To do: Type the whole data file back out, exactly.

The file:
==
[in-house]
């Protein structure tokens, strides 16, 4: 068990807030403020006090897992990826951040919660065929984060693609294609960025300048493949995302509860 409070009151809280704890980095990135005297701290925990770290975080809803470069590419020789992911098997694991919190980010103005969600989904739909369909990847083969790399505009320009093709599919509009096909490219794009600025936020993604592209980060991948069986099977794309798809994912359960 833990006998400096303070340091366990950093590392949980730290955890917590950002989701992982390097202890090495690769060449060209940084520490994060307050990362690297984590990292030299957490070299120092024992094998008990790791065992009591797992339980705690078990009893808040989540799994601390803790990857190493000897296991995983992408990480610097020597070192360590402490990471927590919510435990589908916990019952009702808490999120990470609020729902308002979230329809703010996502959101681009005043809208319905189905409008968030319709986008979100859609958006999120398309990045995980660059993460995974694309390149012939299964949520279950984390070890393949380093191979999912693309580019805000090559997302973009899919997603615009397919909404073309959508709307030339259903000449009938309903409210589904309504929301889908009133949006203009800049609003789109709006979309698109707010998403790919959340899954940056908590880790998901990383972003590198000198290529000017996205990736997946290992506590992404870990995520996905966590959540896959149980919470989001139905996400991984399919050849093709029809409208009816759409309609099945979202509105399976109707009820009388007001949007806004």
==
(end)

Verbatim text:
[in-house]
């Protein structure tokens, strides 16, 4: 068990807030403020006090897992990826951040919660065929984060693609294609960025300048493949995302509860 409070009151809280704890980095990135005297701290925990770290975080809803470069590419020789992911098997694991919190980010103005969600989904739909369909990847083969790399505009320009093709599919509009096909490219794009600025936020993604592209980060991948069986099977794309798809994912359960 833990006998400096303070340091366990950093590392949980730290955890917590950002989701992982390097202890090495690769060449060209940084520490994060307050990362690297984590990292030299957490070299120092024992094998008990790791065992009591797992339980705690078990009893808040989540799994601390803790990857190493000897296991995983992408990480610097020597070192360590402490990471927590919510435990589908916990019952009702808490999120990470609020729902308002979230329809703010996502959101681009005043809208319905189905409008968030319709986008979100859609958006999120398309990045995980660059993460995974694309390149012939299964949520279950984390070890393949380093191979999912693309580019805000090559997302973009899919997603615009397919909404073309959508709307030339259903000449009938309903409210589904309504929301889908009133949006203009800049609003789109709006979309698109707010998403790919959340899954940056908590880790998901990383972003590198000198290529000017996205990736997946290992506590992404870990995520996905966590959540896959149980919470989001139905996400991984399919050849093709029809409208009816759409309609099945979202509105399976109707009820009388007001949007806004």